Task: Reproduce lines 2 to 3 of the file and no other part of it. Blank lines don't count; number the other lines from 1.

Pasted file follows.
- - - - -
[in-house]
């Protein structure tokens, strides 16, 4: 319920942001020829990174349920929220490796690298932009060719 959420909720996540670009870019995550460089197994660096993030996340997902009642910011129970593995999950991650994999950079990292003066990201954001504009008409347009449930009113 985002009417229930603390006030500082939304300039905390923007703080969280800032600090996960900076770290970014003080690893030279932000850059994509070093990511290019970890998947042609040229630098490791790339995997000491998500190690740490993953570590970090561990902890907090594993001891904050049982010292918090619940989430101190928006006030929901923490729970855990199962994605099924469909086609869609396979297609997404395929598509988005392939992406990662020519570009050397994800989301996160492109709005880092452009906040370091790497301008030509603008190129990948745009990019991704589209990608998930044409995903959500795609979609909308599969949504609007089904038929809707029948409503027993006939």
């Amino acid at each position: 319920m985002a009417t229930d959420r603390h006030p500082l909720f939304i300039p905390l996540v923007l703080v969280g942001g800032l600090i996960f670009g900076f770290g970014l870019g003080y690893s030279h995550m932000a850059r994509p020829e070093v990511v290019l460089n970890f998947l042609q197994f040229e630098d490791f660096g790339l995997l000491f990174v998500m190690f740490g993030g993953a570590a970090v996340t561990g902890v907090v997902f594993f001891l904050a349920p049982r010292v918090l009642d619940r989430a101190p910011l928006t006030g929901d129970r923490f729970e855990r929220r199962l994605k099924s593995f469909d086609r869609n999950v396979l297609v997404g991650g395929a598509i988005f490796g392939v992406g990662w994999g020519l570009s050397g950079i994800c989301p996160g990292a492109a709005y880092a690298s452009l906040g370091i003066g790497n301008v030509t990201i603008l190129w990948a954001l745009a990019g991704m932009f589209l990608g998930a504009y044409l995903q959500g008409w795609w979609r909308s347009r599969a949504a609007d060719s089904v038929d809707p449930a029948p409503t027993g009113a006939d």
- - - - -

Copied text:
């Protein structure tokens, strides 16, 4: 319920942001020829990174349920929220490796690298932009060719 959420909720996540670009870019995550460089197994660096993030996340997902009642910011129970593995999950991650994999950079990292003066990201954001504009008409347009449930009113 985002009417229930603390006030500082939304300039905390923007703080969280800032600090996960900076770290970014003080690893030279932000850059994509070093990511290019970890998947042609040229630098490791790339995997000491998500190690740490993953570590970090561990902890907090594993001891904050049982010292918090619940989430101190928006006030929901923490729970855990199962994605099924469909086609869609396979297609997404395929598509988005392939992406990662020519570009050397994800989301996160492109709005880092452009906040370091790497301008030509603008190129990948745009990019991704589209990608998930044409995903959500795609979609909308599969949504609007089904038929809707029948409503027993006939």
């Amino acid at each position: 319920m985002a009417t229930d959420r603390h006030p500082l909720f939304i300039p905390l996540v923007l703080v969280g942001g800032l600090i996960f670009g900076f770290g970014l870019g003080y690893s030279h995550m932000a850059r994509p020829e070093v990511v290019l460089n970890f998947l042609q197994f040229e630098d490791f660096g790339l995997l000491f990174v998500m190690f740490g993030g993953a570590a970090v996340t561990g902890v907090v997902f594993f001891l904050a349920p049982r010292v918090l009642d619940r989430a101190p910011l928006t006030g929901d129970r923490f729970e855990r929220r199962l994605k099924s593995f469909d086609r869609n999950v396979l297609v997404g991650g395929a598509i988005f490796g392939v992406g990662w994999g020519l570009s050397g950079i994800c989301p996160g990292a492109a709005y880092a690298s452009l906040g370091i003066g790497n301008v030509t990201i603008l190129w990948a954001l745009a990019g991704m932009f589209l990608g998930a504009y044409l995903q959500g008409w795609w979609r909308s347009r599969a949504a609007d060719s089904v038929d809707p449930a029948p409503t027993g009113a006939d």